Government, especially the Treasury, can be pretty hopeless at predicting what human beings will do, how we will react or behave, especially where money is concerned. Remember how taken aback ministers and officials were when depositors immediately began queuing to get their money out, as soon as news broke in 2007 that Northern Rock was in difficulty. In theory, there was a scheme in place that would guarantee £2,000 in any bank and up to 90 per cent of the next £33,000 – meaning someone could receive £31,700 if the bank went under. I would wager that most of those lining up outside the branches had deposits that fell nowhere near that limit. Effectively, all their money was safe, but still they queued.
Official notices and advice were ignored. Something similar could occur with pensions.
Of course, it does not make sense to spend it all at once. Of course, people are capable of making their own decisions, taking out the money and using it to purchase shares, property or other forms of investment.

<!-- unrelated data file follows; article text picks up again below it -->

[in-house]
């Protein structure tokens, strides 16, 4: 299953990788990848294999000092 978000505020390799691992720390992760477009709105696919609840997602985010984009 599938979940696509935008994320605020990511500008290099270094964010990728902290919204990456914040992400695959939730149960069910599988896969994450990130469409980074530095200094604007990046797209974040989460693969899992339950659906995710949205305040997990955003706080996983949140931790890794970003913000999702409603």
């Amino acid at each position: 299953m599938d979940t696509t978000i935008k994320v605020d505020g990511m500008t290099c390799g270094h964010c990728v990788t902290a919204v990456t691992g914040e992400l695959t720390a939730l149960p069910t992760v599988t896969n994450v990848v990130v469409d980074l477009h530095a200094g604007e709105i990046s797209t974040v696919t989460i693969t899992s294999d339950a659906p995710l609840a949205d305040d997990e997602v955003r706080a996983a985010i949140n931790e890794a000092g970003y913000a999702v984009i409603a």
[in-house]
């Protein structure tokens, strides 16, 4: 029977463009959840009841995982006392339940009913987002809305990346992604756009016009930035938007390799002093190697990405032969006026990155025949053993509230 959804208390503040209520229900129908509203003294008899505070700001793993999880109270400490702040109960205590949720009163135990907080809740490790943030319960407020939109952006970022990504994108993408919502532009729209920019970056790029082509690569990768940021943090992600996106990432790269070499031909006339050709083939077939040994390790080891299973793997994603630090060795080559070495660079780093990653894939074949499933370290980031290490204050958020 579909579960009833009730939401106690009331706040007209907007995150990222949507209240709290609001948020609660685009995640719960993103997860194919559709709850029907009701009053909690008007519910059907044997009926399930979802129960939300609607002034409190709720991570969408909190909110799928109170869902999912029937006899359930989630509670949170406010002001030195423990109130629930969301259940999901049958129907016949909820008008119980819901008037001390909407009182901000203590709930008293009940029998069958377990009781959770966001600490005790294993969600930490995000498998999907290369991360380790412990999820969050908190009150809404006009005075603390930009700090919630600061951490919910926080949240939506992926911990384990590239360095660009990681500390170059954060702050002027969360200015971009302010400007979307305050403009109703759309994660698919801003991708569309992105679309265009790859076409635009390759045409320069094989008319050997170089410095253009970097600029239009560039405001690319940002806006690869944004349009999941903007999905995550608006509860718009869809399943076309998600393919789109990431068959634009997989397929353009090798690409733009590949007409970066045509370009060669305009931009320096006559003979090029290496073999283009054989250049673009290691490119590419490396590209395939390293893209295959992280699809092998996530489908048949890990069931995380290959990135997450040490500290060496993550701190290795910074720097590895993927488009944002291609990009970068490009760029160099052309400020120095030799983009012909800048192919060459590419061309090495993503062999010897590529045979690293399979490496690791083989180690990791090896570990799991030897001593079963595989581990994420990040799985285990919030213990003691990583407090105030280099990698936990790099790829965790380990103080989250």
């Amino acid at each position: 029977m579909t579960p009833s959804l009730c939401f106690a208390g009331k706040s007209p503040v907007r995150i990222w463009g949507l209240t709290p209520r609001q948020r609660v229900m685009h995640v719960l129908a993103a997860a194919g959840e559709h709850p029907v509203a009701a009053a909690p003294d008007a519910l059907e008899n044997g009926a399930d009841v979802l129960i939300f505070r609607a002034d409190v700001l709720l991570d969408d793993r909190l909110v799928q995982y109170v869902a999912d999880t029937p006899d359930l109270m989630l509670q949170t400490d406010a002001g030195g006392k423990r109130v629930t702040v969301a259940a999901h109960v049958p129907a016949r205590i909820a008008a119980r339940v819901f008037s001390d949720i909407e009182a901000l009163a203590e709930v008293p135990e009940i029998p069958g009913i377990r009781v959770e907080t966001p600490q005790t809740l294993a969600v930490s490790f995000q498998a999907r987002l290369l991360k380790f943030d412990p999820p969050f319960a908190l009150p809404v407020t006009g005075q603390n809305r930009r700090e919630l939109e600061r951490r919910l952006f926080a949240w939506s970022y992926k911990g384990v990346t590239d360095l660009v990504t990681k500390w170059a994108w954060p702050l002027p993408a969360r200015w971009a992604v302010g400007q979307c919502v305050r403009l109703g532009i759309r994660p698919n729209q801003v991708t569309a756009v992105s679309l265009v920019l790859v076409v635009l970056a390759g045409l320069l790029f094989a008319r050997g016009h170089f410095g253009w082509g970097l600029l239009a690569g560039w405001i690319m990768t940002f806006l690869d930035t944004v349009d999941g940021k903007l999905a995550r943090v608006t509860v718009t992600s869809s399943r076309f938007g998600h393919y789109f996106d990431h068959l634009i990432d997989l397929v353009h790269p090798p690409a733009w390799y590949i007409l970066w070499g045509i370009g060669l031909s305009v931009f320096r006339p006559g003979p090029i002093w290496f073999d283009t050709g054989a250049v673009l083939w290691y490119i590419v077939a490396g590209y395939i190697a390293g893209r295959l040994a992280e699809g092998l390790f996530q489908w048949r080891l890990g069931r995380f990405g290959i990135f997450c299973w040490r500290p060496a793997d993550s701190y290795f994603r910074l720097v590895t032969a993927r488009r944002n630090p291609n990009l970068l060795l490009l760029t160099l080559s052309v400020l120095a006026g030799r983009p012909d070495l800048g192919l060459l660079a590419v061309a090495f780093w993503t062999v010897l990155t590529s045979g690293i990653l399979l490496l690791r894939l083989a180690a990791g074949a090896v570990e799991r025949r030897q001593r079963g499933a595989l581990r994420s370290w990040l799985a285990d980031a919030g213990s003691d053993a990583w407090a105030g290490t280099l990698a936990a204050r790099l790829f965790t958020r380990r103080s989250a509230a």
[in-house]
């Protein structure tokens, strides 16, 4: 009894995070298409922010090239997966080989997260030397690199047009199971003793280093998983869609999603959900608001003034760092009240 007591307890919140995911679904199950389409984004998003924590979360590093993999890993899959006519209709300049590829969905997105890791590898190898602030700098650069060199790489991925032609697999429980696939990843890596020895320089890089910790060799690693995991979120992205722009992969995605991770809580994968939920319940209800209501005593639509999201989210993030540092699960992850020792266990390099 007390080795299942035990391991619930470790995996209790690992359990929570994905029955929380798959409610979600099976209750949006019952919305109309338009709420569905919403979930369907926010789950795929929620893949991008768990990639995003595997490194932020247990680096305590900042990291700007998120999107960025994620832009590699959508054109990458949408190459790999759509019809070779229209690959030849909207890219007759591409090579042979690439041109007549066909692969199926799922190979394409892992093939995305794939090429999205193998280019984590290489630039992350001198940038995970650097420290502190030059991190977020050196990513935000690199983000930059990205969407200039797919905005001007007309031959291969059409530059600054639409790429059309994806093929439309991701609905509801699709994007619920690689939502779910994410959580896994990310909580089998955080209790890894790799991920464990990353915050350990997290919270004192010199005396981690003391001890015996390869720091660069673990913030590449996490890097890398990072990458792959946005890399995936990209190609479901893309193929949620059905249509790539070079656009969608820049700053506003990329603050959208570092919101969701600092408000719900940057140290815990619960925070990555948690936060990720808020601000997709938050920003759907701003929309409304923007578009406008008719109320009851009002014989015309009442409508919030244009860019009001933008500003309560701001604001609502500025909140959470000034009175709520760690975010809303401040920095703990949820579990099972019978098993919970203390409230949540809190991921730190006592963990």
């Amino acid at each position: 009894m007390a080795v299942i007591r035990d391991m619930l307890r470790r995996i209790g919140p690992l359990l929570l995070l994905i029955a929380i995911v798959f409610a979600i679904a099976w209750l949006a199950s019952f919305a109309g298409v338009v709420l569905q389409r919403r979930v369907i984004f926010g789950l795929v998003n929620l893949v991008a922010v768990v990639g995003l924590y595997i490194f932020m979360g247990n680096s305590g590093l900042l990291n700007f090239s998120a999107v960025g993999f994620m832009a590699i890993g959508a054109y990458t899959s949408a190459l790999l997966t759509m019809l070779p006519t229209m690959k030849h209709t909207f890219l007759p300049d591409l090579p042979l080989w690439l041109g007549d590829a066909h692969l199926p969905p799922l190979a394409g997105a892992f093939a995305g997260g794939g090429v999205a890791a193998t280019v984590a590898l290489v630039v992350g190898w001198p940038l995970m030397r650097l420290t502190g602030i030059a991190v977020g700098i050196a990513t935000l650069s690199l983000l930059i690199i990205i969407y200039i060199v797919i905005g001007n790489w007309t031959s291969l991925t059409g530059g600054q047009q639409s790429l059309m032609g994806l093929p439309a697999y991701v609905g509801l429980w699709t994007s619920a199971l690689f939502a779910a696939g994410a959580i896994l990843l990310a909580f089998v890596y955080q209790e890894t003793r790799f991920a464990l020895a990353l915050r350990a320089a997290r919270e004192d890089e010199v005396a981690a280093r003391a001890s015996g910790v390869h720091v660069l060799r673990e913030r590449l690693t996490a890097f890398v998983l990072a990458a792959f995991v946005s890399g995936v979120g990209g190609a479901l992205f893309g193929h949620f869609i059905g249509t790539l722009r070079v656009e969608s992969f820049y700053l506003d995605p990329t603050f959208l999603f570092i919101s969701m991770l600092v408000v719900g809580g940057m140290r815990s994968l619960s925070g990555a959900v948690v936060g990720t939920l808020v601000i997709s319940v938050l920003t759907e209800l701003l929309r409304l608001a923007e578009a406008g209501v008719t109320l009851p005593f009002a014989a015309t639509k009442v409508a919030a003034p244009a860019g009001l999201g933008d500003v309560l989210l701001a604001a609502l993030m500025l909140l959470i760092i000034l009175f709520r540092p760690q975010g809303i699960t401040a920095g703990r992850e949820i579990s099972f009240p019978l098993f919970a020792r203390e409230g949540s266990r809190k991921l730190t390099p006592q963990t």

To that end, the Government will provide guidance, informing investors of some of the basics involved. Some, it could be many, will heed the warnings. But equally, some, it could be many, may choose not to.
Does Osborne’s “long-term economic plan” make provision for looking after pensioners, once they’ve cleaned out their pension pots, and had their longed-for cruise and safari holidays, and bought their conservatories and had their gardens landscaped? I hope so.
It’s possible that part of his thinking centres on the boost in consumer spending that is going to result from this newfound pension freedom. Home improvement and holiday operators, anyone involved in big ticket retailing, can look forward to a bonanza.
Come next April, pensioners, many of whom are Tory voters, will be basking in a pre-election, feel-good mood, as will the high street. Perhaps mindful of the longer implications, however, Osborne wants us to pay an extra fiver a week to boost our state pensions. So those who drain their private pensions may at least have a bit more to live off.
Reformers have been arguing that the system needs to be more flexible. Well, now they’ve got it.